The Father was watching Jesus in the wilderness…with approval.

Jesus said to him, “Away from me, Satan! For it is written: ‘Worship the Lord your God, and serve him only.’ ” (Matthew 4:10)

Then the devil left him, and angels came and attended him. (Matthew 4:11)

We’re not exactly sure what those final five words mean, but they’re pretty cool! Jesus passed the test. His preparation to begin His public ministry was complete, at least the wilderness part. He knew who He was. He had just heard the Father say at His baptism, “You are my Son, whom I love; with you I am well pleased.” (Luke 3:22)

Luke’s gospel account of the temptation of Christ ends with these words:

When the devil had finished all this tempting, he left him until an opportune time. (Luke 4:13)

Jesus passed this test, but it was hardly the end of temptation. He experienced every day of His life as we do.

So What?

Where you are being tempted. Is it your appetite? Your ambition? Affirmation? What way do you need to intentionally press into your identity as Godʼs child?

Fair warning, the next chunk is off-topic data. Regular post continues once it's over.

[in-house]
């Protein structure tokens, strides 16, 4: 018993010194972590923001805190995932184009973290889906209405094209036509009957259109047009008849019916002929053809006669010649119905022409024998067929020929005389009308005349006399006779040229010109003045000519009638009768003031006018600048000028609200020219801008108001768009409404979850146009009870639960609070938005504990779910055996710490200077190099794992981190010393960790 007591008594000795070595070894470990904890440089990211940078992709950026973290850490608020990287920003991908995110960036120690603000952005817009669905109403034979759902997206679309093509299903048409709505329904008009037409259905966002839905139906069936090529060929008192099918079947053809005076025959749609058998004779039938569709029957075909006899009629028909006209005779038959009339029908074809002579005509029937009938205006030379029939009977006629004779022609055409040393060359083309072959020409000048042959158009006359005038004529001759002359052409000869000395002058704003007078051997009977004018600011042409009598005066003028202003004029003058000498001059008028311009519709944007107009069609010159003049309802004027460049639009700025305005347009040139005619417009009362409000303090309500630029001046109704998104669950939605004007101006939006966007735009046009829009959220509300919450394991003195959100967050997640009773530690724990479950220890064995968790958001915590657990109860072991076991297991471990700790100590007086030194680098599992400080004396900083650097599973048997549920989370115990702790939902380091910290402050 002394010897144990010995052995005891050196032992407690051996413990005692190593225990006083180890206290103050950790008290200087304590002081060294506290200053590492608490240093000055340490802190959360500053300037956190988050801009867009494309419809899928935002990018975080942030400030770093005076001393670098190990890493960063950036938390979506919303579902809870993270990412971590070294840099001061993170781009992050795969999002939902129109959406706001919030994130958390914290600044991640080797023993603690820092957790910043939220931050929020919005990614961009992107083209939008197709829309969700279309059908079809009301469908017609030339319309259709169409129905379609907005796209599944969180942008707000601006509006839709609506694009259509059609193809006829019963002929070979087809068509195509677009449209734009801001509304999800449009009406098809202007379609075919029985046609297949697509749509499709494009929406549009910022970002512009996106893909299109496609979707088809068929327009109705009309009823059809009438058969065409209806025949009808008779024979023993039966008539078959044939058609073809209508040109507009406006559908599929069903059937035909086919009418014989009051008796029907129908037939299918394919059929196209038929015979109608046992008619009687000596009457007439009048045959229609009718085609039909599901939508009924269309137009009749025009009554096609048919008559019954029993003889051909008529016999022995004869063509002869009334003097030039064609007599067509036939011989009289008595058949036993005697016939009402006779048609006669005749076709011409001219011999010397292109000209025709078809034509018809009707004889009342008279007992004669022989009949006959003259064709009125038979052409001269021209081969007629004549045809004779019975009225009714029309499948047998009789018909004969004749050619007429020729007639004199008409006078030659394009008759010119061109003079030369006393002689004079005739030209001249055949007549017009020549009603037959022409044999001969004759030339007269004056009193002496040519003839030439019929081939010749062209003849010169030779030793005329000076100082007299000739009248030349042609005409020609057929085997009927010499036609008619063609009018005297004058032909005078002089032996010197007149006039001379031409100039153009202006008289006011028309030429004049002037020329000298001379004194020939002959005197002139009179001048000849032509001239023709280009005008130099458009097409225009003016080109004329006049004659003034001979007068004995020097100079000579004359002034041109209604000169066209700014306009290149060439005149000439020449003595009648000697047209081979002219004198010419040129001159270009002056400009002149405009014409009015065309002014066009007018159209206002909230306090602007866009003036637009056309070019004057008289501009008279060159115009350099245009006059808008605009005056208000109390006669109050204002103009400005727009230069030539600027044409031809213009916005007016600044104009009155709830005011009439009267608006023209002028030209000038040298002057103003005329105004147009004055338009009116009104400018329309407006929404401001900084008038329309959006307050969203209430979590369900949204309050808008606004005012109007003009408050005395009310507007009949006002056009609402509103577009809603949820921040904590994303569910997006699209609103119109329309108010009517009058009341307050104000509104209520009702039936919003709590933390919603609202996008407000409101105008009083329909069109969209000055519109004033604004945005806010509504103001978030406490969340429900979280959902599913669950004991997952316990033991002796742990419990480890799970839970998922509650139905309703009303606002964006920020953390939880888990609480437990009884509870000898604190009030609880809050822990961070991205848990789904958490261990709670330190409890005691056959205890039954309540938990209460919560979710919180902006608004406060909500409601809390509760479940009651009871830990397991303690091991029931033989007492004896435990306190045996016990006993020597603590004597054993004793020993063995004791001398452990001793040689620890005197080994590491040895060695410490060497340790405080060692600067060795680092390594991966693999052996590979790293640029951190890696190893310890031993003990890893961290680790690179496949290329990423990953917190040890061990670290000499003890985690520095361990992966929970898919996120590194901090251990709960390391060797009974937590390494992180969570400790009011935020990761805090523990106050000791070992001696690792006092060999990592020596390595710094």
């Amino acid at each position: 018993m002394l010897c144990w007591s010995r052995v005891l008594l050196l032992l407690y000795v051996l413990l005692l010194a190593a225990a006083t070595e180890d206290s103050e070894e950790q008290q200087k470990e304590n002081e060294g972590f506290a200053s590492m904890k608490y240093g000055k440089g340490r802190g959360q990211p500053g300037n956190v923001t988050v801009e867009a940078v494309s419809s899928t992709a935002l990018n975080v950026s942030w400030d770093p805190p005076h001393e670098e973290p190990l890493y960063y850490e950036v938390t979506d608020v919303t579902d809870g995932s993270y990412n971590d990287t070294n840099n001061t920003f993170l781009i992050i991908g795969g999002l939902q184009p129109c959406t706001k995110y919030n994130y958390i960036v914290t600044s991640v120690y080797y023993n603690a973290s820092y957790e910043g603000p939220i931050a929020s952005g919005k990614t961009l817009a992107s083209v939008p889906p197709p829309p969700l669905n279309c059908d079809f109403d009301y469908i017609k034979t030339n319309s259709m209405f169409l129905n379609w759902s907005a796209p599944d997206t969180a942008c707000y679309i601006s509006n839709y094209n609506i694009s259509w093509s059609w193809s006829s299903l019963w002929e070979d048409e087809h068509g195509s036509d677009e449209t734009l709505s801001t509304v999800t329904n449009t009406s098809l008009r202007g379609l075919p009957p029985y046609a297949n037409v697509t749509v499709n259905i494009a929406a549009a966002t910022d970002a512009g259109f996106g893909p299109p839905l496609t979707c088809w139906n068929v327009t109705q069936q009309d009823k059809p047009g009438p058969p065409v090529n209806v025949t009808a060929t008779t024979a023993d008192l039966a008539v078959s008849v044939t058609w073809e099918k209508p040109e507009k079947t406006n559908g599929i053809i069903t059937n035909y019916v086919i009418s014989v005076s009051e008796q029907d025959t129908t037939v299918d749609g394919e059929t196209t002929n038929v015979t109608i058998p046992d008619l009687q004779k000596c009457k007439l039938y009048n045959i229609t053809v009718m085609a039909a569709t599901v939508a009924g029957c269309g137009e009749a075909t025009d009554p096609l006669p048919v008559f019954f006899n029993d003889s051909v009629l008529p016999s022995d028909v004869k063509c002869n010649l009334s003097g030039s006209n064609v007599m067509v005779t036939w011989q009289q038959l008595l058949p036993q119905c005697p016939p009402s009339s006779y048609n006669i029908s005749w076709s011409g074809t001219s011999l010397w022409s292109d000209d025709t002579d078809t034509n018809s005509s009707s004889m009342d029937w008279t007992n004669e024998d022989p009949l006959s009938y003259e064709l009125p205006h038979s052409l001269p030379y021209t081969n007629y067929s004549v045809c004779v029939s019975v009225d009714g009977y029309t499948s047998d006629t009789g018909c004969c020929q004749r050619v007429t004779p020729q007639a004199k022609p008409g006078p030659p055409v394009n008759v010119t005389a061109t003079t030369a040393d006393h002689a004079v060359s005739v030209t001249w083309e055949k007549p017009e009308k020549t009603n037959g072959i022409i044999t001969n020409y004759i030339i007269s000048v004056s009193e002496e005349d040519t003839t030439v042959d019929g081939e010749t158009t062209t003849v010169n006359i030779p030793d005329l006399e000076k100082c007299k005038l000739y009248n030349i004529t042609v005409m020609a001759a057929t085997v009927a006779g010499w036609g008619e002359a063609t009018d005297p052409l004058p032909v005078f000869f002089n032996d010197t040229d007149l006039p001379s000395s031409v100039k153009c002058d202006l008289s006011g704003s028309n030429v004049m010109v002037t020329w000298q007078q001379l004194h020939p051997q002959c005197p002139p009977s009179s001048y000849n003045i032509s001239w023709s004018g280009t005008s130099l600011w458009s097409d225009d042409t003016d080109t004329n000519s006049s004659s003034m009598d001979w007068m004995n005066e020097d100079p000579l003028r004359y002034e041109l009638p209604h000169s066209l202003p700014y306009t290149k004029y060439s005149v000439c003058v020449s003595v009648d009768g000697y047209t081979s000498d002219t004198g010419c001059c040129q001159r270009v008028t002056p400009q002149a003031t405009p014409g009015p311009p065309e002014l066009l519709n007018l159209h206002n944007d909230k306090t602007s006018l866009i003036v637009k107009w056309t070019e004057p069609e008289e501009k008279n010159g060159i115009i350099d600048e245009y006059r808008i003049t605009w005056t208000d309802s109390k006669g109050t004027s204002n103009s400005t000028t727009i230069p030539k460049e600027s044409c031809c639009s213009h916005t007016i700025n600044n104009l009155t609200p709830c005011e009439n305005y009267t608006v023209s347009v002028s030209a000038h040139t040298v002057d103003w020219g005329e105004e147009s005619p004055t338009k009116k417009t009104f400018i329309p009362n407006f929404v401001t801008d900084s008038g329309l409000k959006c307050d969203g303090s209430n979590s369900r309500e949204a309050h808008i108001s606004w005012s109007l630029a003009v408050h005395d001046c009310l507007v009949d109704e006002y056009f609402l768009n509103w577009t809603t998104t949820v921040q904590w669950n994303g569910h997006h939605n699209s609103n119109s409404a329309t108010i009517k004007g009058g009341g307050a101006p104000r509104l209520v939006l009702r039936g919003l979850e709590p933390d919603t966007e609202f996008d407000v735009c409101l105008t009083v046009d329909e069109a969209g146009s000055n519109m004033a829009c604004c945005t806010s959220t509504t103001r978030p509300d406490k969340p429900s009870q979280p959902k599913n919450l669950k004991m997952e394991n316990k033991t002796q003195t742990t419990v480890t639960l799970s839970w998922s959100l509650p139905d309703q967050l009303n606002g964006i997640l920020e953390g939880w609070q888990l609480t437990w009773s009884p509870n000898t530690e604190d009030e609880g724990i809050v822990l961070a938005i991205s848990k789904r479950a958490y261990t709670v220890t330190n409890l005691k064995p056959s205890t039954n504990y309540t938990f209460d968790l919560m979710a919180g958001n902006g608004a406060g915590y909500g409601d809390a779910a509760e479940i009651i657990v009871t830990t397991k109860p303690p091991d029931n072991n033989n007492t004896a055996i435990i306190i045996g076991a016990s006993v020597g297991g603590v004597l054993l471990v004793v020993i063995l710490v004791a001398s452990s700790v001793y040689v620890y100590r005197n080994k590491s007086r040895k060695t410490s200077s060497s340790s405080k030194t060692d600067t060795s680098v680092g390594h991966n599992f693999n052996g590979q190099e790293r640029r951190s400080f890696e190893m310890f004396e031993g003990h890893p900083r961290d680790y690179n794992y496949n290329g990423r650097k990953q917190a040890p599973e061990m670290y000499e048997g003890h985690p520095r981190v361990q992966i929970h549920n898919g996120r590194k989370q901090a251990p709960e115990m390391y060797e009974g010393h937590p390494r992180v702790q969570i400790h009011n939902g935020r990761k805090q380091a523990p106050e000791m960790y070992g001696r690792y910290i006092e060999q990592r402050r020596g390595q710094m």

Your Daddy loves you. He’s nuts about you! He is so near you. He believes in you. He’s proud of you. Don’t forget Whose you are. You are a King’s kid!
Is there any desire in you for the accolades of men and women around you?

If so, take the words of the Father spoken over Jesus in the gospels and substitute your name for Jesus and allows those words to sink into your heart. 

The desire of approval is the commitment to remove shame. Shame in the world's eyes is removed by acclaim. We long for things that shout down the voice of shame. What is the alternative to acclaim for shame? Allowing the Word of God to speak and give faith.

"You are my son/daughter and I love you and I'm proud of you.” If He said it over Jesus it is true of us. 

“This, then, is how you should pray: “‘Our Father in heaven, hallowed be your name, your kingdom come, your will be done on earth as it is in heaven. Give us today our daily bread. Forgive us our debts, as we also have forgiven our debtors. And lead us not into temptation, but deliver us from the evil one.’ (Matthew 6:9-13)

appetite: give us this day our daily bread
affirmation: lead us not into temptation
ambition: Yours is the kingdom, not mine


Ideas for this series taken from book of the same title by Mike Breen and